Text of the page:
Australia’s busiest airport currently handles 42.5 million passengers and as traffic continues to grow, technology is playing an increasingly important role in ensuring that both the customer experience and operational efficiency improve at Sydney Airport.
A new technology strategy, which was devised following the appointment of Stuart Rattray as General Manager Technology in 2015, is at the centre of these efforts.
“We started our new technology strategy with a view to having the customer experience at the core, but we also recognised that there are other stakeholders involved in that customer experience and how we deliver value to our customers,” Rattray told FTE.
Like many others, Sydney Airport has been investing in self-service technologies such as kiosks and bag drops, but the approach to using open data is certainly a more distinctive element of its plans. As part of this “open data strategy”, as Rattray terms it, Sydney Airport has just become the first organisation outside of China to introduce the indoor Baidu Maps app to better help passengers navigate the airport’s terminals. Popular among Chinese consumers, the app provides intuitive navigation at various public venues across China. Now, Sydney Airport has been added to the list, adding value to those passengers flying to any of the 15 Chinese destinations served from Sydney.
“The thinking behind this is really recognising that we as an airport don’t have a direct channel to all of our customers,” Rattray explained.
“More than 42 million passengers go through our terminals every year. We have a lot of very, very useful information and data that our customers would love to get and we don’t always have a direct channel to them. So, we asked ‘how do we get that information to our customers through whichever channel they choose to use?’”
Having worked with Google to add Sydney Airport to Google Indoor Maps, it quickly became apparent that the platform adds limited value to Chinese travellers, who instead tend to use Baidu Maps for navigation. Sally Fielke, General Manager Corporate Affairs at Sydney Airport, explained that integration with Baidu was part of a “very deliberate attempt to get information that’s useful to our customers through whichever channel they choose to use”.
“I would much rather have useful information in front of 80% of our customers on their journey (through third-party channels), than useful info through our own channel getting to only 10% of them,” Rattray added.
Real-time and relevant information
Next on the ‘to do’ list is to make it easy for Sydney Airport’s airline partners to add real-time queuing information to their own apps to help relieve anxiety among passengers who are waiting to clear check-in, bag drop, security or immigration. The airport already provides real-time waiting information on screens in the terminal and is now in the process of making that information easily accessible via Application Programming Interfaces (APIs).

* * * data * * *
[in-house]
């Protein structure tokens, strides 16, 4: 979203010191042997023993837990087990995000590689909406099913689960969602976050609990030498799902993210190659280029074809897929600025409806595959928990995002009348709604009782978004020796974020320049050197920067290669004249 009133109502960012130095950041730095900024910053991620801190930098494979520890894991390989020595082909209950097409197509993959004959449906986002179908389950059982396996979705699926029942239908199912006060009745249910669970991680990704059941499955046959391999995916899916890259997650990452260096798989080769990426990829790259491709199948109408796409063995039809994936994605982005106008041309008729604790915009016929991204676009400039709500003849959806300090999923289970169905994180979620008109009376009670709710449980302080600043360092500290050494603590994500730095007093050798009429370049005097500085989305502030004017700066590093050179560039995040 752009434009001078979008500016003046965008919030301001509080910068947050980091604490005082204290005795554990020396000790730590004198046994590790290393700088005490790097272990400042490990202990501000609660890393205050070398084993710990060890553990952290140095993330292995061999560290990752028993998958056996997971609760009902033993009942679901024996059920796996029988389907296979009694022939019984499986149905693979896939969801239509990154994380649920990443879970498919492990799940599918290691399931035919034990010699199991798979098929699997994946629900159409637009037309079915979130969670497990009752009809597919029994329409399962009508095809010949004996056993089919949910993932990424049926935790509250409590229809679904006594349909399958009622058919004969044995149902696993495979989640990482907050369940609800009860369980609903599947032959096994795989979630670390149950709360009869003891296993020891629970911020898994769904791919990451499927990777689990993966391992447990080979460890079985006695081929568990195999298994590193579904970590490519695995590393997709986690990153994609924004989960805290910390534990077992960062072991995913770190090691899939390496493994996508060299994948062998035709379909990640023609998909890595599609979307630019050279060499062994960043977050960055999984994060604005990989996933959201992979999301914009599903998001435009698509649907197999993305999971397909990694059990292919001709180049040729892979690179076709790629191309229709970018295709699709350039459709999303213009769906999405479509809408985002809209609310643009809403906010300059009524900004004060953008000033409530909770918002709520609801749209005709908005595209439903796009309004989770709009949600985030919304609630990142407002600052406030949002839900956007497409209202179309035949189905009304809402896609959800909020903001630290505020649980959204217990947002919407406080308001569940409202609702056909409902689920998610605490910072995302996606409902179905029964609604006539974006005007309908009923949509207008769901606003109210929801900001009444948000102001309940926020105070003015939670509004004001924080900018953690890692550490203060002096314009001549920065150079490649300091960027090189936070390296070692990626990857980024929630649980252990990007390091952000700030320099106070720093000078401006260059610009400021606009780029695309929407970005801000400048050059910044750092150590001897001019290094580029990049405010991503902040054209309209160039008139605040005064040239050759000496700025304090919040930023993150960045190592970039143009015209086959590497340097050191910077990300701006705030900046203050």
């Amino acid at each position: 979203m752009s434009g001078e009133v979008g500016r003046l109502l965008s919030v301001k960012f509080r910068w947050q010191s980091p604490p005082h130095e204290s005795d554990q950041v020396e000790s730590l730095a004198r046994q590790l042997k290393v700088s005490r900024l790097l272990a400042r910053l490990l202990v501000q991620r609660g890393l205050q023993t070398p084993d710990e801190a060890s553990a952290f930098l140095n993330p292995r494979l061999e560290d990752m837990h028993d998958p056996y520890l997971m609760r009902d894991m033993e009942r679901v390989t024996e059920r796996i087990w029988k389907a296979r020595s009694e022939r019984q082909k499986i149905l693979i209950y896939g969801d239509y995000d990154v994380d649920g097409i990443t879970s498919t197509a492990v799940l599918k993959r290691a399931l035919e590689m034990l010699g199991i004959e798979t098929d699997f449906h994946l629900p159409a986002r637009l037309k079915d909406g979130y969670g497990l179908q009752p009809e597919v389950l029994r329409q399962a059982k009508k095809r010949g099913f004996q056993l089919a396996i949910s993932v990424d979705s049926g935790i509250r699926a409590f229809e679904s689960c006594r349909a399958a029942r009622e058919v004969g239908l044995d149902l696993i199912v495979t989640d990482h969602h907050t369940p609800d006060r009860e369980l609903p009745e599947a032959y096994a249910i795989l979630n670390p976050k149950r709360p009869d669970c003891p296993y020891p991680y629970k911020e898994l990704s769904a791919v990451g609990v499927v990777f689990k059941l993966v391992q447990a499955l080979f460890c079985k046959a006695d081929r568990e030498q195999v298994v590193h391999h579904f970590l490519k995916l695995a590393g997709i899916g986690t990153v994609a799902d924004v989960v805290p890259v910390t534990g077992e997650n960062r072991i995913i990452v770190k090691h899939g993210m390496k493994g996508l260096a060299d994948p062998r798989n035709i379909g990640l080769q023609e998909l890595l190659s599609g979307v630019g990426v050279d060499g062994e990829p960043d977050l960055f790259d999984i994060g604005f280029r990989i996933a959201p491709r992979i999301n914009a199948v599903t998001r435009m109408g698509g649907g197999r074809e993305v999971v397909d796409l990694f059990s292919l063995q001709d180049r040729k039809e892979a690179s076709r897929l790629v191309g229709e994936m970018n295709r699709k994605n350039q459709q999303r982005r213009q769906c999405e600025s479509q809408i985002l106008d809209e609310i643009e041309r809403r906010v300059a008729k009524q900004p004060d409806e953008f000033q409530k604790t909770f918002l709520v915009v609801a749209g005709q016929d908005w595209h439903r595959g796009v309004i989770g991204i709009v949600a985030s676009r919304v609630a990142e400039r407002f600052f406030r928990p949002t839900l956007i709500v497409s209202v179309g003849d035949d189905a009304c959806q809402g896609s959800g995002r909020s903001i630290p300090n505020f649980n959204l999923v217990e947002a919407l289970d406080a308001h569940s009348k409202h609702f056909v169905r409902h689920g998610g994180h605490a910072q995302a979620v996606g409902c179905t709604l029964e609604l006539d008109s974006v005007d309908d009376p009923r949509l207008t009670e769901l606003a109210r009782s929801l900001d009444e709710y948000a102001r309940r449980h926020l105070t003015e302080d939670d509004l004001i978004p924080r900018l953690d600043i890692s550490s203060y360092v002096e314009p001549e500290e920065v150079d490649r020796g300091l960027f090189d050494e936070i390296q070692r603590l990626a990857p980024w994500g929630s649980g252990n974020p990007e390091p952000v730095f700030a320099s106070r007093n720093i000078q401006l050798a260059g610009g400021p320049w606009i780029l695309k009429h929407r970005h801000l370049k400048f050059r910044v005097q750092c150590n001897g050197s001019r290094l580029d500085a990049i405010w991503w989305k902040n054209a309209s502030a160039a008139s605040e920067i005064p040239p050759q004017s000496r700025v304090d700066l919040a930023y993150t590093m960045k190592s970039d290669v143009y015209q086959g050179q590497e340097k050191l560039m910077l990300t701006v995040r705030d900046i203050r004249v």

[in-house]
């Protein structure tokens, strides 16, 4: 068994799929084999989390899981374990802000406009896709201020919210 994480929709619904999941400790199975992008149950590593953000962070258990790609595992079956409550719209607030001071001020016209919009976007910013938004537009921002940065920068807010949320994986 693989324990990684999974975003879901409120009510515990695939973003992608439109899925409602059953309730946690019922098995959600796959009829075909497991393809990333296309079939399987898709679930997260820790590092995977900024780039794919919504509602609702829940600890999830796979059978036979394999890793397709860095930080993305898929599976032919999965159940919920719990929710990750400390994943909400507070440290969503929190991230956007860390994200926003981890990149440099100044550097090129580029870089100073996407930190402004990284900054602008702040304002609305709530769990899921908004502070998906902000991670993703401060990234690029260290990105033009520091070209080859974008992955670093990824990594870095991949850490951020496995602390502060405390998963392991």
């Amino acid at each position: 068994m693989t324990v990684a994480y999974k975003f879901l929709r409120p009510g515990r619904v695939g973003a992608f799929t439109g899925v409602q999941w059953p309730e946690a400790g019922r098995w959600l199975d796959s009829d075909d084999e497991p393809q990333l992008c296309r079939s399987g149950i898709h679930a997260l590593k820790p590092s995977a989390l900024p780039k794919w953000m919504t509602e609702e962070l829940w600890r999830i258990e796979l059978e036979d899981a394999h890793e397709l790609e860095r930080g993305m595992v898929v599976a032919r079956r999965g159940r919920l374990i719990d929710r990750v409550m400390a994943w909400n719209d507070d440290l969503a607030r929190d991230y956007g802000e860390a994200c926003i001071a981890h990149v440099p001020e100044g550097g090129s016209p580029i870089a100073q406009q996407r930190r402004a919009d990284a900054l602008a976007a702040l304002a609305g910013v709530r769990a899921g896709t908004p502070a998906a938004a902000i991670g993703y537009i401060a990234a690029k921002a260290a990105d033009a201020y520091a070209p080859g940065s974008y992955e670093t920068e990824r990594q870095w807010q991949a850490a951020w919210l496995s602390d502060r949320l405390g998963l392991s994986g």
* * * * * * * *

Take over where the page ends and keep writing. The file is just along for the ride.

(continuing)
Bigger plans are also in place with regards to the open data strategy. Fielke revealed that Sydney Airport plans to leverage data to simplify the “couch to gate” experience, by providing travellers with relevant information throughout their journey, from planning to departure. “We need to look at where we can collaborate and that’s something we are actively doing,” she said.
There is a recognition that a more open approach to data can deliver big benefits on a B2B level, too. Development of a community app, perhaps similar to what has been implemented at Gatwick Airport, is being considered to help ensure that all 29,000 people who work on the airport precinct have access to relevant, real-time information that can help them realise efficiency and customer experience improvements.
End-to-end biometric processing
Like many of the more forward-thinking airports around the world, Sydney Airport is also exploring how the existing passenger touch-points in the terminal can be optimised.
On this front, Rattray and Fielke revealed to FTE that end-to-end biometric-enabled passenger processing will be trialled from mid-2018. This aims to allow passengers departing on international flights to complete the check-in, bag drop, security, outbound immigration and boarding processes using facial recognition technology, instead of having to present their passport and boarding pass at every checkpoint.
Rattray explained that biometric-enabled passenger processing is an attractive proposition for a number of reasons. Firstly, it has the potential to both enhance security and create a more seamless customer experience. Secondly, it will allow for more efficient use of the existing terminal space and infrastructure. Thirdly, it can align the requirements of the airlines and the airport, who have a shared desire to improve the overall travel experience.
Rattray also revealed that more than one approach will likely be tested, with both onsite and offsite biometric enrolment to be considered as part of the trial. Fielke added: “It’ll probably happen in parts but one day there will be that joined up approach, end-to-end.”
It is this joined up approach that will play a crucial role in improving the customer experience and optimising efficiency at Sydney Airport in the coming months and years. From the open data strategy to the collaboration with airlines to explore end-to-end biometric processing, Rattray, Fielke and their colleagues are refreshingly willing to embrace collaboration to deliver benefits to the most important customers of all: the passengers.